On January 17, 2017, a new USCIS regulation takes effect that will ease job mobility restrictions for foreign workers sponsored for employment-based permanent residence. The new rule establishes grace periods for nonimmigrant workers, including H-1Bs, before and after their employment. It also provides automatic extensions for adjustment applicants who have filed to extend an employment authorization document (EAD). The regulation aims to enable U.S. businesses to retain and develop their workforce. It will also reduce the hardships to foreign workers caused by lengthy visa backlogs for permanent residency.
E, H-1B, H-1B1, L-1, O-1 and TN nonimmigrants whose employment is terminated prior to the authorized period of stay will have a grace period of up to 60 days to extend, change or otherwise maintain status or, in the H-1B context, to obtain new employment sponsorship.
Approved E, L-1 and TN nonimmigrants will have a 10-day grace period before and after the validity period. They may enter the United States 10 days before the start date to prepare for employment. They will have 10 days at the end of their period of stay to extend, change or otherwise maintain status. Otherwise, they must prepare for departure from the United States.
Individuals may not work during the grace periods, except for H-1B foreign nationals porting to new employment.
The new regulation eases the impact of I-140 petition revocations and codifies certain longstanding agency policies on I-140 portability.
The regulation allows E-3, H-1B, H-1B1, L-1 and O-1 nonimmigrants with an approved I-140 petition to apply for a one-year EAD if they have a backlogged priority date. They must show compelling circumstances to justify the need for the employment authorization. The criteria for compelling circumstances are not defined by the regulation. However, the examples provided by the rule include circumstances whereby loss of work authorization will cause significant disruption to the employer or significant harm to the employee.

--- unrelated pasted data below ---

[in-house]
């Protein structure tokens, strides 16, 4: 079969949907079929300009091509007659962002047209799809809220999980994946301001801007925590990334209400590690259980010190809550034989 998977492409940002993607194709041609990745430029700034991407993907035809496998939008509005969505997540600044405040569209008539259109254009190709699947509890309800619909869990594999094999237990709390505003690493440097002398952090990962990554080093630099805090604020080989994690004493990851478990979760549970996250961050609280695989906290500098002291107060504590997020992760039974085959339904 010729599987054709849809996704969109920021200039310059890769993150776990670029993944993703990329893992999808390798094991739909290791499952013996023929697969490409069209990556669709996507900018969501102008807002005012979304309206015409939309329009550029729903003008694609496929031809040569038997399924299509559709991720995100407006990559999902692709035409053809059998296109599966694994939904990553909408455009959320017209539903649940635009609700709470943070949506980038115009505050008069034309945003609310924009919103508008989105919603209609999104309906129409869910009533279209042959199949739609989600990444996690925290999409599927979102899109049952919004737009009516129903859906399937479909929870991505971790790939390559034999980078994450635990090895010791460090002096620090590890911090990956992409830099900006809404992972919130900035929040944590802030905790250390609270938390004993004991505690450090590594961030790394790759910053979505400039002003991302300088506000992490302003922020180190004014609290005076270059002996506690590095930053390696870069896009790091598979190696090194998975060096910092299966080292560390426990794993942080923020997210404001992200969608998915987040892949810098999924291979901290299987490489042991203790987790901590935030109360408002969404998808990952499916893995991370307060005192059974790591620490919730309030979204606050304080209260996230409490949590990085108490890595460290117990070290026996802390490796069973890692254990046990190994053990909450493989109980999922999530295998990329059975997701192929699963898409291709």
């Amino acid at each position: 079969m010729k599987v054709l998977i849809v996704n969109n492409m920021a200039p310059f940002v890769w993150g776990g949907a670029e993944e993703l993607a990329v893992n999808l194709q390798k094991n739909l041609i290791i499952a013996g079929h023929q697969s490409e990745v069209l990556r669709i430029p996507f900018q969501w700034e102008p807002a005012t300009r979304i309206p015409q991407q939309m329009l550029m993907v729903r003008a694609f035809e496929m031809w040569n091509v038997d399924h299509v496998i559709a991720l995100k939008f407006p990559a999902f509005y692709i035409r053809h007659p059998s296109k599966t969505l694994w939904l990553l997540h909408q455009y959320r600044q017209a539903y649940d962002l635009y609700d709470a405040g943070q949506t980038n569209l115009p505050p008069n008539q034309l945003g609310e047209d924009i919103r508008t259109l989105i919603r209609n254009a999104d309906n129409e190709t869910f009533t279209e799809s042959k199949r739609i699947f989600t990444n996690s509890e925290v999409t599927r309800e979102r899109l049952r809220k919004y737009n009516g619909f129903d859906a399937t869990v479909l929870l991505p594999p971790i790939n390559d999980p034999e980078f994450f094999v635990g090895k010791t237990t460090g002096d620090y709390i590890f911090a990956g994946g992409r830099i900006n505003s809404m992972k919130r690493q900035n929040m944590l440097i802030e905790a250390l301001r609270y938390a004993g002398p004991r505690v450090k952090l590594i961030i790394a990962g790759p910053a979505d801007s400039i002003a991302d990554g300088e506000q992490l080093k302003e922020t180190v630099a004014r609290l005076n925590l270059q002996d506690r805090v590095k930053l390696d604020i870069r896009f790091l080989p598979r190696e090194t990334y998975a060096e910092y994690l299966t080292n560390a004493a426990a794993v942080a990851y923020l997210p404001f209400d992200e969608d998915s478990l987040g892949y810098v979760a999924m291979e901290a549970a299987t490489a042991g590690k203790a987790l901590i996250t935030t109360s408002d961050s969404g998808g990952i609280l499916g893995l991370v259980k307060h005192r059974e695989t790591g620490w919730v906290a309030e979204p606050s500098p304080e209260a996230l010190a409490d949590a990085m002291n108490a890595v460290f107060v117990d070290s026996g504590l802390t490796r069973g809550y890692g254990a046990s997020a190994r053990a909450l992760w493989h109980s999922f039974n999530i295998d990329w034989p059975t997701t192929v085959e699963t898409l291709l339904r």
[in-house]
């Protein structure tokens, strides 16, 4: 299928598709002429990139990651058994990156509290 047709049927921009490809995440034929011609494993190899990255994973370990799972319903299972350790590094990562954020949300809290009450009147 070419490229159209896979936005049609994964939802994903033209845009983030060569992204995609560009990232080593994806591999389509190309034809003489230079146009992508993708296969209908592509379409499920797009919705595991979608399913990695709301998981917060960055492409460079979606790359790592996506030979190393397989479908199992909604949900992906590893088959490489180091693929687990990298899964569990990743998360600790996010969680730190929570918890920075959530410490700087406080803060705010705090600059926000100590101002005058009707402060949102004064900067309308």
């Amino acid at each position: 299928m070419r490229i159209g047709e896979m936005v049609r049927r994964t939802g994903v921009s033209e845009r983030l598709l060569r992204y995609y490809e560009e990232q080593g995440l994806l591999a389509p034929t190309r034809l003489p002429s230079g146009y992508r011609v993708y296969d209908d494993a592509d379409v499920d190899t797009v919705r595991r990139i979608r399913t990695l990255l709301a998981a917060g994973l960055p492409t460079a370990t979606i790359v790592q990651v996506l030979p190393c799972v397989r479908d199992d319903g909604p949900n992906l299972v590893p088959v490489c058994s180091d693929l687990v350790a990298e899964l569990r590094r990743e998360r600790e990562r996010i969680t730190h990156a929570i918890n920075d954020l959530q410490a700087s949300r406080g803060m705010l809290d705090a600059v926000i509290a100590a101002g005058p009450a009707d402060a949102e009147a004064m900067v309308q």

The regulation offers an automatic 180-day work authorization extension to certain foreign nationals who file for EAD renewal, including adjustment applicants. This automatic extension will not be available to H-4, L-2 or E nonimmigrant spouses seeking renewal of employment authorization.
The new regulation eliminates the requirement that USCIS must process EAD applications within 90 days. USCIS has indicated that, except when impracticable, it will accept renewal applications up to 180 days before EAD expiration. They hope to minimize the impact of extended EAD processing delays on a foreign national’s eligibility to work. Previously, policy prohibited individuals from filing renewal applications more than 120 days before the EAD expires.
The new rule takes effect a few days before President-Elect Donald Trump takes office. It is not yet clear if the new administration will want to make changes to or withdraw the regulation. This action would require notice and an opportunity for the public to provide feedback. This process takes several months.
This alert is for informational purposes only. If you have any questions, please contact Heather Sivaraman.